Note: I am wary of putting this up, but I think it is something that needs to be said. I am prepared for a vicious attack, but before anger propels your fingers across the keyboard, sit back and think about this--forcing companies to focus on products instead of hype and marketing will only make things better for each of us.
For whatever reason my hobby as a kid and my hobby as an adult seem to have the most notorious, most entrenched fanboys out there. As a kid I loved video games (still do, but with much less time). There were few battles as noisy and partisan as the Nintendo v. Sega war. It makes Democrats v. Republicans look tame. Even the Sega catchphrase at the time was a punch in the face: Sega does what Nintendon't. Twenty years later, the battle between knife company fanboys is equally intense. And the reality is simple--this is all bullshit.
The thing that got me thinking about this was Nutnfancy's interview with Ernie Emerson from SHOT 2012. Here is the interview in case you haven't seen it:
Ernie is an amazing person. Listening to him talk made me want to buy an Emerson right then and there. He seems like he is a straightforward guy that has information based on real experience. He is an excellent spokesperson and a good salesman. He is also a personality and in the knife world that counts, small as the industry is. But in the end, this is a business and personality, even if it is true to the bone, is still a sales tactic. Ernie seems like the most genuine guy in the world but putting that front and center is part of an overall strategy of creating a brand, generating customer loyalty, and in the end selling products. It worked on me. The Micro Commander is on my "Want list" hovering near the top after this interview.
It comes down to this--in a day and age of information overload and the savvy consumer, fanboyism has no place. Liking a product or disliking a product because of its brand is insane. Brand is yet another way that companies part us with our money. It is a tactic, no less blatant than the silly Sega marketing campaigns of the 90s.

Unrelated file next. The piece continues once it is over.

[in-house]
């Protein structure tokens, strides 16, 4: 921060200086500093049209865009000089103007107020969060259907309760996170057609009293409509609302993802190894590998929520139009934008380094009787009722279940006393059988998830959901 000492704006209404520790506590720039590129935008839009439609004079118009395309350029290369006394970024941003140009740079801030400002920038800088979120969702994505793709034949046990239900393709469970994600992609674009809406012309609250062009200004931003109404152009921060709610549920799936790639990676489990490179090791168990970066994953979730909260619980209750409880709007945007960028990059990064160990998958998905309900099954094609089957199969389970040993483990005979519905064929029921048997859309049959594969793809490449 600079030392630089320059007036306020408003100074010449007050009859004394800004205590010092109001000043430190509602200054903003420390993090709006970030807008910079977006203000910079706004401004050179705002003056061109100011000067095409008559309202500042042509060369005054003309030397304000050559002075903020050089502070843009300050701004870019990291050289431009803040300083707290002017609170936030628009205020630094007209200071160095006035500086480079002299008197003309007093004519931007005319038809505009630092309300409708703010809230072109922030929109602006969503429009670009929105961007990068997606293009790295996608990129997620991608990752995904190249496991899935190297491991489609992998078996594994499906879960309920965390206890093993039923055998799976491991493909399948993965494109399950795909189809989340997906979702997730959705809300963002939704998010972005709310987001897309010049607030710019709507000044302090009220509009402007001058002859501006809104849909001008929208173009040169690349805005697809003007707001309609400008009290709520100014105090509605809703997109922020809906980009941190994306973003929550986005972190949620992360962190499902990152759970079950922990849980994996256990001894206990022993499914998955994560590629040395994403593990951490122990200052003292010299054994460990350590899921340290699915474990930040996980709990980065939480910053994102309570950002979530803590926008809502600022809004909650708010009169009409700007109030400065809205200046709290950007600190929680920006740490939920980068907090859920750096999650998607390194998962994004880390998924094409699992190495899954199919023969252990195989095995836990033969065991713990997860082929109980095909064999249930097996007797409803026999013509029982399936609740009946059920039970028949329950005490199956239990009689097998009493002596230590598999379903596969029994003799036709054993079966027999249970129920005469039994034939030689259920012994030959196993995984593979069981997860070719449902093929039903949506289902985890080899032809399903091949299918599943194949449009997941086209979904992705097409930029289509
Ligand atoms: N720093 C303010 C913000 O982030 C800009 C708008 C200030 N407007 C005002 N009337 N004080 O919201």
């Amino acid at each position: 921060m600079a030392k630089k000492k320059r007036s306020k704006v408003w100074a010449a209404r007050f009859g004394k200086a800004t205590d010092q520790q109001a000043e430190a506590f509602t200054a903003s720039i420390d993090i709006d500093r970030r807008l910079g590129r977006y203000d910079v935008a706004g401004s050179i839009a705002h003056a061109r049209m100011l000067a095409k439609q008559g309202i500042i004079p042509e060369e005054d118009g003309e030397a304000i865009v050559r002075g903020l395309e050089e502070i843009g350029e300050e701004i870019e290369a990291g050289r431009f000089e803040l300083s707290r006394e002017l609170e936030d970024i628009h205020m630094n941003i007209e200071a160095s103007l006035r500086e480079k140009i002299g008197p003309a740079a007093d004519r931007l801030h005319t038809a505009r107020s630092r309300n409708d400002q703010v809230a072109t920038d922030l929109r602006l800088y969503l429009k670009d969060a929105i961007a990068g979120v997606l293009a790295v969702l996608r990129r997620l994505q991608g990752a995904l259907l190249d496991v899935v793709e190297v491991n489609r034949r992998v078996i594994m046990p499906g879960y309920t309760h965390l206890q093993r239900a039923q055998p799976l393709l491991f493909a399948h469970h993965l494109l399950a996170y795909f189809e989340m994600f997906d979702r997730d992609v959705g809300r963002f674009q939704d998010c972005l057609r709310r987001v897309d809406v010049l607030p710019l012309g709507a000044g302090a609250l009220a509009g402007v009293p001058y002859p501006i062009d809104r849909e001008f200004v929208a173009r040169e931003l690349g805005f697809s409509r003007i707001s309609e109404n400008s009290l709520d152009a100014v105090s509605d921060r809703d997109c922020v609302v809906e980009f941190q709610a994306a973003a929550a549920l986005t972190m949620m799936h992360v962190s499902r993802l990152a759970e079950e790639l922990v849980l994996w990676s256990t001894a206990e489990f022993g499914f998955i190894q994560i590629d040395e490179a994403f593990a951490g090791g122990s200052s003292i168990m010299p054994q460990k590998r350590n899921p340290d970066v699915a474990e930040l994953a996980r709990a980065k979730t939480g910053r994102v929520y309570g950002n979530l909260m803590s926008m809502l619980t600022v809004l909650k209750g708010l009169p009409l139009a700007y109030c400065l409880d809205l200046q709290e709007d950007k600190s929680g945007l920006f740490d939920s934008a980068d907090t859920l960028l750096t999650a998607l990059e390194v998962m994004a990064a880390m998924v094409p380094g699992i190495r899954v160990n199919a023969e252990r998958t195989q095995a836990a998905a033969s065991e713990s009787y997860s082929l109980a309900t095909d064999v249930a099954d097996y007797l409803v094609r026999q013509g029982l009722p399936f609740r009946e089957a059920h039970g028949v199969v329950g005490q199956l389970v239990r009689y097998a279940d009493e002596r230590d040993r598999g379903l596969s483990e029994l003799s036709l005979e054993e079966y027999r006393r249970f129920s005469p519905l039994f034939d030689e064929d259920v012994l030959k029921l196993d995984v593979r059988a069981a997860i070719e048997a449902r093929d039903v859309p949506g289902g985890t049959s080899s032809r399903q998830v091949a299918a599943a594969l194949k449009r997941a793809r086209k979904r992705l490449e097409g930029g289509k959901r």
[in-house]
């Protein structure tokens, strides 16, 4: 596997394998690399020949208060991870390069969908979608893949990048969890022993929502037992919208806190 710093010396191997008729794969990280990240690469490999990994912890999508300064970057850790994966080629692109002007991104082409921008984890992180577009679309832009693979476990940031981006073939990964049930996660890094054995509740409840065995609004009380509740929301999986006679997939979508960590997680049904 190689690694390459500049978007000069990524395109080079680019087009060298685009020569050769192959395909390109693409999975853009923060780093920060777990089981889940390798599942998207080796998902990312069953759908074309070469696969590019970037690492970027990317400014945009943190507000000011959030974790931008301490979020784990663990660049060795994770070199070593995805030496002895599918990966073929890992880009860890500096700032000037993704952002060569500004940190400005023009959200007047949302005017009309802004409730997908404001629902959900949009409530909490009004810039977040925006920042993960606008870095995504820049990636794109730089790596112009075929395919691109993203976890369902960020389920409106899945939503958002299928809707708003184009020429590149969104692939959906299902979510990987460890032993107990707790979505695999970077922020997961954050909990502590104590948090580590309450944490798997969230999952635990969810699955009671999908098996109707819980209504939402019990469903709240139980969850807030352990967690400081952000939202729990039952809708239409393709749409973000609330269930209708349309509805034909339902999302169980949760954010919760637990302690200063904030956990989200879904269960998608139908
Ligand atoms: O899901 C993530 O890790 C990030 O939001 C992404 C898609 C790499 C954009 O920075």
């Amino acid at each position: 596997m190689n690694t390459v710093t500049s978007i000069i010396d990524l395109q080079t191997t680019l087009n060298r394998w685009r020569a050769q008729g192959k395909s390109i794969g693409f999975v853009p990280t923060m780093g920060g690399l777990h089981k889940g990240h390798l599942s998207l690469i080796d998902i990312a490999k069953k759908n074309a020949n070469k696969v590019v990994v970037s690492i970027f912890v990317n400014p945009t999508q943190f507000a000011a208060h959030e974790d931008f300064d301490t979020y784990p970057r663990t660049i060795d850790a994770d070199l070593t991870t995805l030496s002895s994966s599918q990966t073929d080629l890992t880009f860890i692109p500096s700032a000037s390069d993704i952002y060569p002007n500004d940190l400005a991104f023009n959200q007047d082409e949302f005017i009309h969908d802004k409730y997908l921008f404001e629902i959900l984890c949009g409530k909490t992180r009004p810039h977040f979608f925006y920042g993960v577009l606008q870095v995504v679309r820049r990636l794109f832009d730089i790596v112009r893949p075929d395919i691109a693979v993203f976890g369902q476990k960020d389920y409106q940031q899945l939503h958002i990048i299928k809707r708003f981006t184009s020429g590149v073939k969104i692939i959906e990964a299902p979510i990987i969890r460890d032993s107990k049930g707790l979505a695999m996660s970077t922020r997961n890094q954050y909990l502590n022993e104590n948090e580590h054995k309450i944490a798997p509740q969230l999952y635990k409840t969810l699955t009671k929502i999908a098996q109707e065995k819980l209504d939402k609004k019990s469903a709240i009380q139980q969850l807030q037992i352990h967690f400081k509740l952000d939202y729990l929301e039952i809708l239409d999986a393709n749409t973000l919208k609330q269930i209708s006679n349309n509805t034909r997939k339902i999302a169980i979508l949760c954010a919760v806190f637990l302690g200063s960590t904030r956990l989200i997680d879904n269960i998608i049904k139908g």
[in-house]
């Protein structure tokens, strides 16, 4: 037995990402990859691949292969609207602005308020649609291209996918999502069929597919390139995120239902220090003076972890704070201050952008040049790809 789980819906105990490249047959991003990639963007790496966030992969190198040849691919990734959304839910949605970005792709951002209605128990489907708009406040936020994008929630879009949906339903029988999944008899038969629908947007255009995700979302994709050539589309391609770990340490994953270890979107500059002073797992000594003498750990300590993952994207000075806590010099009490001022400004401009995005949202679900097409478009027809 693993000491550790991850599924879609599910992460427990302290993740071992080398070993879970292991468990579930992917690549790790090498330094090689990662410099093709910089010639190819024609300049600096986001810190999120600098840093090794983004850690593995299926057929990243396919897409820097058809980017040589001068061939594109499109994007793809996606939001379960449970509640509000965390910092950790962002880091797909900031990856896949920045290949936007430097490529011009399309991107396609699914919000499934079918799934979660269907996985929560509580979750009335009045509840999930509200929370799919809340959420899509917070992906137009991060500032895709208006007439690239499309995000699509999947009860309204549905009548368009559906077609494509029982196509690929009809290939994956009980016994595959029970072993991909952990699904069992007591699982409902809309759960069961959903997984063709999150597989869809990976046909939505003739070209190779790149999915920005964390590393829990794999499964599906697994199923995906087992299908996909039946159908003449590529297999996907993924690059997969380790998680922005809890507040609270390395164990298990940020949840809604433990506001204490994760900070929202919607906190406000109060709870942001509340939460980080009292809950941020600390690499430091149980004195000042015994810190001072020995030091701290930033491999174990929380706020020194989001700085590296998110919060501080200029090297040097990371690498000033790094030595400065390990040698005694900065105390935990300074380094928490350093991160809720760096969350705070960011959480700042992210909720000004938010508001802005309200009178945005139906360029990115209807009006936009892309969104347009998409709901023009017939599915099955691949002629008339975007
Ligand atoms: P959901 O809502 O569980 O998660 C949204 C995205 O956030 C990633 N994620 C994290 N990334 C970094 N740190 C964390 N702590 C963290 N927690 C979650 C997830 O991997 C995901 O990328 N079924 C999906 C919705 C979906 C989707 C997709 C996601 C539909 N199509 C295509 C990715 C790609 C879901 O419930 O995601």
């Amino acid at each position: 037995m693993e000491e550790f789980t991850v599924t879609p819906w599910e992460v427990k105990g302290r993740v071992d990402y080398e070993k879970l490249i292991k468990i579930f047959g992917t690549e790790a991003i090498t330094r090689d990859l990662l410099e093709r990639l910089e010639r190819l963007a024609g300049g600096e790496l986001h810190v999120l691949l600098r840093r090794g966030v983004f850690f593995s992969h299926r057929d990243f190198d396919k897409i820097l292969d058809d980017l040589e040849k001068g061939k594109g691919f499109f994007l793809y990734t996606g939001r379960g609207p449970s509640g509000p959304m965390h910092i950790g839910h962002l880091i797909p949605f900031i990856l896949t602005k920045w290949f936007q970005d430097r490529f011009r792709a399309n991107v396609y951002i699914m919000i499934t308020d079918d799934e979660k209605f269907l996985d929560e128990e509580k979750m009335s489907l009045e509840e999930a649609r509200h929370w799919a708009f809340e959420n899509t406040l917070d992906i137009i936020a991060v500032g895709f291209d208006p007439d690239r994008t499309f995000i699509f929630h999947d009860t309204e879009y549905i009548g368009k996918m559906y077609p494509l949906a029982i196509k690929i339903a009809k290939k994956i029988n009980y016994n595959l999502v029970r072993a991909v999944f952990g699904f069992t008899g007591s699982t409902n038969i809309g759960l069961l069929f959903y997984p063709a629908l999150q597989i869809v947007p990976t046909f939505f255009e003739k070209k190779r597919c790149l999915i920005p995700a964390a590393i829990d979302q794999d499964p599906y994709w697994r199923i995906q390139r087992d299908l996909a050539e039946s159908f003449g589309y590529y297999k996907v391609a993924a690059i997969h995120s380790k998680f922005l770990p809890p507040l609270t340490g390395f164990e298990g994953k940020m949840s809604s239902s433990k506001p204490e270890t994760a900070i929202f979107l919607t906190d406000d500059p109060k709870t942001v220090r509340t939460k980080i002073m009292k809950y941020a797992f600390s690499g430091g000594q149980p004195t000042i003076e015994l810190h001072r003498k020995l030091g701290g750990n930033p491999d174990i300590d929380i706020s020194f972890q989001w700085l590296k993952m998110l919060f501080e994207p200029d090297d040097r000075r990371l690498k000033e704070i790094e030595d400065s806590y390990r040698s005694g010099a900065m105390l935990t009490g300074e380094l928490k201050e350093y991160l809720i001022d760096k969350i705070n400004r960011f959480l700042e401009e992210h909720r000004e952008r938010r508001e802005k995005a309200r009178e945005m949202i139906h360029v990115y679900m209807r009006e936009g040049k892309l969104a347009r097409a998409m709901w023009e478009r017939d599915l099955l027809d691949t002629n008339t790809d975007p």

It should not be Spyderco v. Benchmade. It should be consumers v. producers. You want my money? Fine, sell me a good product. I don't care if it comes from Buck, Boker, or Chris Reeve. I have no brand loyalty. I like some brands better than others, but not because of who the owner of the company is or how cool their logo is or how many of their products I own. Spyderco makes my favorite knives. But they are not my favorite brand. I am brand agnostic. I try to come at things from this perspective when doing reviews. It is about the product, not the company.
I could care less if Mick Strider has a checkered past, so long as it doesn't impact his products. I could care less if Lynn Thompson is an obnoxious jerk, so long as it doesn't impact his products. Ernie's genuineness does count for me, but not so much as to make or break a purchasing decision. Absent something really horrible--like serious criminality (who would want to buy a product from a war criminal for example?), who the owner of the company is, who the designer of the product is, who the spokesperson for the company is (Gerber!), or what the company "stands for" have no impact on my purchasing decisions. Companies stand for one thing and one thing only--profits, regardless of how much lip service they pay
to "customer care" or "craftsmanship". Customer care and craftsmanship are all in service to profit.
Now their is clearly a class of makers that are small enough to not give a shit about profits. It seems bonkers to think that McGizmo is focus solely on profit. If that was the case he would have sold his designs to a big flashlight company and made a tidy sum without the headaches and heartaches of manufacturing his own lights. But for the majority of gear makers this is a business and a business runs on profit.
The discussion of gear is generally better than the discussion of video games in the 1990s, but it is still there--fanboyism--right under the surface. In the end though the fanboys have bought into the marketing hype, the bullshit, and not the product. They have become the witting or unwitting pawns of a successful PR program. Be an informed consumer, have favorites, but forget the hype and the marketing.
Whew! I said it. Roast me.